29. Some from today, driving a road learning loco bescot to hams hall and Landor st, a few trips Back and forth Bescot with 66751 Whitacre jn to turn back into hams hall, I do like 66751 with its extra pipes, huge horn housing, weird lights and square buffers! It’s also a non low emission loco Outside hams hall where we swapped with 66737 (it’s certainly been a busy loco over Christmas, it’s been to Clitheroe, Wolverhampton, penyffordd amongst other places! You can just about make out 3 66s in the yard as well as the 2 on the reception! and back to bescot before heading off again to water Orton and back to bescot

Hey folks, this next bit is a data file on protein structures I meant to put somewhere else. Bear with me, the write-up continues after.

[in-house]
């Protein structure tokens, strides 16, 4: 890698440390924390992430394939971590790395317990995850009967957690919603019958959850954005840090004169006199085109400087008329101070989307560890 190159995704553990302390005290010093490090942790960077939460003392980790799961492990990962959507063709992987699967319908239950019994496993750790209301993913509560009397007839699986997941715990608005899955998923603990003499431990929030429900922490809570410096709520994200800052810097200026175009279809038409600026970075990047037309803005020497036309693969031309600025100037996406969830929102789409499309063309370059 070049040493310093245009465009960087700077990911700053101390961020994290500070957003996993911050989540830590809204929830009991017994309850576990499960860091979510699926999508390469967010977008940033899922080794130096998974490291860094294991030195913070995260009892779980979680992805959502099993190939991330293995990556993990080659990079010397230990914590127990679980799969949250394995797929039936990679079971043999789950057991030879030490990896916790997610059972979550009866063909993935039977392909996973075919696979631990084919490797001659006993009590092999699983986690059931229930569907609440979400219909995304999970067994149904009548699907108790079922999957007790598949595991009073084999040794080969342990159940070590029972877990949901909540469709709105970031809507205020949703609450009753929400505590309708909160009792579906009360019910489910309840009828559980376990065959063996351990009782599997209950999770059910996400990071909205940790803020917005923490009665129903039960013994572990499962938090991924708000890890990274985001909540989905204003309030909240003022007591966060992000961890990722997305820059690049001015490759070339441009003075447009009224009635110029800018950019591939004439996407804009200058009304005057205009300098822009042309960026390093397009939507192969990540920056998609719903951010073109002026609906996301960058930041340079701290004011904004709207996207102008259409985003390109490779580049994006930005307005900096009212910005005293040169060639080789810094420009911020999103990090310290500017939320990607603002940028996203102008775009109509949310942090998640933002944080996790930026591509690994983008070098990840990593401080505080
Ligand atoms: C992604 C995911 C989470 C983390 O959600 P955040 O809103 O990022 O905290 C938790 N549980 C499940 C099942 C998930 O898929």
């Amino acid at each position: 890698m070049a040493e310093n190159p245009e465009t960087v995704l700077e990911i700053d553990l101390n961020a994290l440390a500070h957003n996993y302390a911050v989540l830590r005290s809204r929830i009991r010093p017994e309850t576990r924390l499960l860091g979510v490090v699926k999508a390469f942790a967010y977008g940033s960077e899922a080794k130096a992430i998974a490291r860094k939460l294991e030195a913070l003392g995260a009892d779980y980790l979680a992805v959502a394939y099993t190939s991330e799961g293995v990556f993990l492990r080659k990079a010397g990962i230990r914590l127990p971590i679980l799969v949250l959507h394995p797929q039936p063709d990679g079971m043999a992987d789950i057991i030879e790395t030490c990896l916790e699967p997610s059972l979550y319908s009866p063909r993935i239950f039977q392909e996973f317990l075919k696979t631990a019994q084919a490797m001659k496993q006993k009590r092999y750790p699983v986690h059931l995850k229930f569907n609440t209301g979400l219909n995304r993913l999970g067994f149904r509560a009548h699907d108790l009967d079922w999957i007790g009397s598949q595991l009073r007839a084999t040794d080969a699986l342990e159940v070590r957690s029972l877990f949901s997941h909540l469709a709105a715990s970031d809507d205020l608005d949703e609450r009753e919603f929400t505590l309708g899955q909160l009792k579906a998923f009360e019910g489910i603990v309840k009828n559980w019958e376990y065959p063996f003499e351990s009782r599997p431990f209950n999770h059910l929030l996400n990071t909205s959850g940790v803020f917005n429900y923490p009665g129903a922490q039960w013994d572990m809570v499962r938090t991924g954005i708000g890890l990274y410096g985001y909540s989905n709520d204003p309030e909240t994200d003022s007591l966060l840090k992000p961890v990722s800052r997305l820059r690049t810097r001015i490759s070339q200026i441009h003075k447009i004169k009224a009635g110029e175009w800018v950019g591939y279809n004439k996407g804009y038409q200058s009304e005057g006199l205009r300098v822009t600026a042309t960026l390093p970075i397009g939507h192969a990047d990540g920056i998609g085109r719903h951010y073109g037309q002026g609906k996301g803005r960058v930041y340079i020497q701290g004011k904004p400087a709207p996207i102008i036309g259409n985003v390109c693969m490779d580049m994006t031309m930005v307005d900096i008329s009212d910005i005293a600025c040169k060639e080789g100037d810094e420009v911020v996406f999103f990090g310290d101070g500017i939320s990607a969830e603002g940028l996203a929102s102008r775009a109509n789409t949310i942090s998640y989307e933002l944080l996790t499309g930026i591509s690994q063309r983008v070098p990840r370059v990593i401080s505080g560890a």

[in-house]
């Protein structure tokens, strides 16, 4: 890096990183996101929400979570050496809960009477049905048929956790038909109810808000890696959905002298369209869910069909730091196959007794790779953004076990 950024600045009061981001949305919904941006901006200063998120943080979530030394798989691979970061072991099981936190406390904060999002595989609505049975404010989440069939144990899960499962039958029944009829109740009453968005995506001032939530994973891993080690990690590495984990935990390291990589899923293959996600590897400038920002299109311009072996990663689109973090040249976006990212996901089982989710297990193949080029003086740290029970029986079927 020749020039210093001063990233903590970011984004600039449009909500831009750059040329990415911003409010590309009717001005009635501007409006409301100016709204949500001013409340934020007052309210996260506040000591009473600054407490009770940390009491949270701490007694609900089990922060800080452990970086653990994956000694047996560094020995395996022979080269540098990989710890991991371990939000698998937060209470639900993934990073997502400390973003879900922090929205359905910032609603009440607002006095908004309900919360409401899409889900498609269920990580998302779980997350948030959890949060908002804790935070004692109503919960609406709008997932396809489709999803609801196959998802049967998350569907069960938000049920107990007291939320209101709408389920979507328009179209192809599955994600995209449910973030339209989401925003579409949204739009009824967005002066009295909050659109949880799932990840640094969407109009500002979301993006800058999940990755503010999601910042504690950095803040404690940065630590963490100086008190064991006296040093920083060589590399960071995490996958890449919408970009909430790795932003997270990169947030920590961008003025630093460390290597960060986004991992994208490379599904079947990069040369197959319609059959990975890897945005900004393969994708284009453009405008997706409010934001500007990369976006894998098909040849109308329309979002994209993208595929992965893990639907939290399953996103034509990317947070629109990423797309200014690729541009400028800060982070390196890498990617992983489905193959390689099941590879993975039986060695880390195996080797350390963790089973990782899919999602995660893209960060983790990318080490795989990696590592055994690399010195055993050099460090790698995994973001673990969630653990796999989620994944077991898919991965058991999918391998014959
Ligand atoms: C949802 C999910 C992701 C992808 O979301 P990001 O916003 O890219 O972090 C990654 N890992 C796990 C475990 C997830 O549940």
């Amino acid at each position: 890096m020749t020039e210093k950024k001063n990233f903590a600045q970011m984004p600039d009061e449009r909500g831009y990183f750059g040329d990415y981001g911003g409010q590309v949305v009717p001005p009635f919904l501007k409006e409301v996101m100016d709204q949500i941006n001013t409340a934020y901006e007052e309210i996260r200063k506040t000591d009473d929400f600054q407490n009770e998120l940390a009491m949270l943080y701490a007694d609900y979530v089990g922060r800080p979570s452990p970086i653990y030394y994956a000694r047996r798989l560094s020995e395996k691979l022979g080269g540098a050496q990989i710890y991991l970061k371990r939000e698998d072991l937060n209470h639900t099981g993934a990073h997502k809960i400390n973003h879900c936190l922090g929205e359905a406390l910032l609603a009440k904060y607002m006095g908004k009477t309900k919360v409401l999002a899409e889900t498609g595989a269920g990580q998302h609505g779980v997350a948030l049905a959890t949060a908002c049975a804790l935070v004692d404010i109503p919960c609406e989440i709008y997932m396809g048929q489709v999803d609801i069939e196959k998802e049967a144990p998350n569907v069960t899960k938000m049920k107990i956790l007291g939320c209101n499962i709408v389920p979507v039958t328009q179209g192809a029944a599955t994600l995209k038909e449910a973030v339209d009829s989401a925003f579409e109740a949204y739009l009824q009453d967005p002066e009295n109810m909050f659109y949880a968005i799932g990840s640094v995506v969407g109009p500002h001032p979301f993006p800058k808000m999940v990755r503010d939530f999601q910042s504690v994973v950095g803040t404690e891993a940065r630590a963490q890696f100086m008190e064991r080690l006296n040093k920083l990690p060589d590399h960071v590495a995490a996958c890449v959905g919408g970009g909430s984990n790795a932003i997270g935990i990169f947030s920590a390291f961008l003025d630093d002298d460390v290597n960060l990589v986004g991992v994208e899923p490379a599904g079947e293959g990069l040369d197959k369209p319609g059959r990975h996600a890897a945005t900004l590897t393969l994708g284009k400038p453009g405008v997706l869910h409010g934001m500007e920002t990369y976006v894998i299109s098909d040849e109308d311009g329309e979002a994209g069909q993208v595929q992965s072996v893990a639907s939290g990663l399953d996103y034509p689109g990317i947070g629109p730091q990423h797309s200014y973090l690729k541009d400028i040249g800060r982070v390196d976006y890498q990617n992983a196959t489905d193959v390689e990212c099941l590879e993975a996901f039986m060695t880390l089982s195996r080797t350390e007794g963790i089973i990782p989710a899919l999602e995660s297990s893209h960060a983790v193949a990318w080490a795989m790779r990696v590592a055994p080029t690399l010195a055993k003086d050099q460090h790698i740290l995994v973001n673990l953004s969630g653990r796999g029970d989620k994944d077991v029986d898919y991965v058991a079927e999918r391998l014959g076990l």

30. After a 4 year wait for these bracket signals (I kept asking Dapol every year at Warley, always to be told, "This time next year") I was very pleased to see them. It seems the delay was in working up a design which would be an improvement on their much criticised single post signals, while not requiring too big an aperture in the baseboard. My own requirement was for platform mounted versions to replace the non-working Ratio items already present, so I knew a bit of adaptation would be needed. I'd need to severely reduce the signal's baseplate, almost to the level of the threaded tube, drill/carve a hole in the platform surface, mount the signal on the baseboard surface below, modify the ladder and paint scheme, and make good afterwards. I soon realised that, 7 years ago, not only had I placed the main/branch starter bracket signal directly above a baseboard cross-member, but I'd also placed it above a stripwood cross-member holding up the platform surface. Double whammy - grrrr! After loads of drilling, carving and fettling I got the result I had in mind. The Dapol signal is a bit chunkier than the Ratio item it's displaced (which looked a bit more refined, but was beyond my skills to make operable, given its platform mounted location). But aesthetically it's a big step forward from Dapol's earlier single post signals, which looked like nothing on earth and required major surgery to be acceptable. The servo operating mechanism is a big step forward too, and unlike the earlier ones (which go "woo - woo - woo" when operated) moves silently. BUT - just a warning. As with all electrical items I decided to test it before installation, by plugging the signal into the servo base unit and lashing up temporary power. Bad idea. All worked perfectly, but when I came to pull the signal back out of the base unit it wouldn't budge. When I eventually pulled it out it came with a broken plastic cam and bent spring. Sixty quid down the drain. Dapol told me to send it back to Hattons for a refund: Hattons (understandably) said that as they'd sent it me in one piece it was my responsibility. So I bit the bullet, wiped my mouth, and ordered another. At least I ended up with extra wire to extend the (rather short) switch leads supplied! So don't think these are ideal for portable layouts, to be merrily plugged/unplugged for transport. Dapol told me you could perhaps uncouple signal from base unit a few times, but that was all. I couldn't even do it once. Anyway, here's the replacement signal, modified and partially repainted, being offered up to my platform excavations, and in final position. Just a bit of touching up and making good to do now, then back to coaches before the single doll bracket signal appears. John C.